Early risers in Madrid, London and Paris take note.
The moon will appear to nip a bite out of the sun Tuesday, a spectacle that will be visible at sunrise across much of Europe.
The partial solar eclipse can also be seen from northern Africa, the Middle East and central Asia, where it will occur at sunset.
Tuesday's solar show is the first of four partial eclipses of the sun to occur this year. The last time there were this many partial solar eclipses was in 1982. The next time will be in 2029. There is no total solar eclipse this year.
A solar eclipse happens when the moon lines up between the sun and the Earth. This casts a lunar shadow on the Earth's surface and obscures the solar disk. During a partial solar eclipse, only part of the sun is blotted out.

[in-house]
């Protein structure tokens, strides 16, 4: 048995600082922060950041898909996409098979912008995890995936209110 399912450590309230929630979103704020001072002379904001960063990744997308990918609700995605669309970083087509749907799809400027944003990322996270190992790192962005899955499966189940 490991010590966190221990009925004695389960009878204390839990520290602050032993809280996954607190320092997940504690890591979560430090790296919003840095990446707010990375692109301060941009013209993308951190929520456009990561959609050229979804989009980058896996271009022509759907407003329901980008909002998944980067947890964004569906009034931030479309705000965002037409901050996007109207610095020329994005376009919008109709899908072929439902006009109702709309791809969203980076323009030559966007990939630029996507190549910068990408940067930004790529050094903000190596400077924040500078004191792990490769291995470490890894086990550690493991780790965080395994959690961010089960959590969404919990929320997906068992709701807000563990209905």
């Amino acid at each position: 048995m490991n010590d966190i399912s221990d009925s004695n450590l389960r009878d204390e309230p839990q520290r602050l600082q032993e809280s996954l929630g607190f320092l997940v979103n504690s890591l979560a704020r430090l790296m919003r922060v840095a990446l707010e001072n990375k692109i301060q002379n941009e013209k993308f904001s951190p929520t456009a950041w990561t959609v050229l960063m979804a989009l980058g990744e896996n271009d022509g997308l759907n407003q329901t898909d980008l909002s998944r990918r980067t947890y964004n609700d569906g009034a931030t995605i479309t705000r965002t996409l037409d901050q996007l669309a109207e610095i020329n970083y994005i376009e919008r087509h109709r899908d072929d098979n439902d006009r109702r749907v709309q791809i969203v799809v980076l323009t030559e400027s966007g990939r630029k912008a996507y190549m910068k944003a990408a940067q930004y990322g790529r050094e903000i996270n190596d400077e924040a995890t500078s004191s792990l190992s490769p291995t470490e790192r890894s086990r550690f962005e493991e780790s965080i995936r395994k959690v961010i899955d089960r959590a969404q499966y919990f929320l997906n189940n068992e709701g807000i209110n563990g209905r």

Tuesday's eclipse will begin in northern Algeria. As the moon's shadow travels east, western Europe will wake up to a sunrise eclipse. In Madrid, a little more than half of the sun's diameter will be covered. In London and Paris, about three-quarters of the sun will be hidden.
The greatest eclipse will occur over Sweden where about 85 percent of the sun will be blocked. A sunset eclipse will be visible from Russia, Kazakhstan, Mongolia and northwest China.
Williams College astronomer Jay Pasachoff planned to be in Israel and meet up with a local astronomy club to test out his cameras and other photography equipment during the eclipse.
Since partial solar eclipses yield little information of scientific interest, Pasachoff instead will educate fellow sun chasers to resist staring directly at the sun. Instead, people should peer through commercially available solar filters to avoid eye damage.
"It will be a run-the-mill partial solar eclipse, but it's more fun than a lunar eclipse," Pasachoff said.
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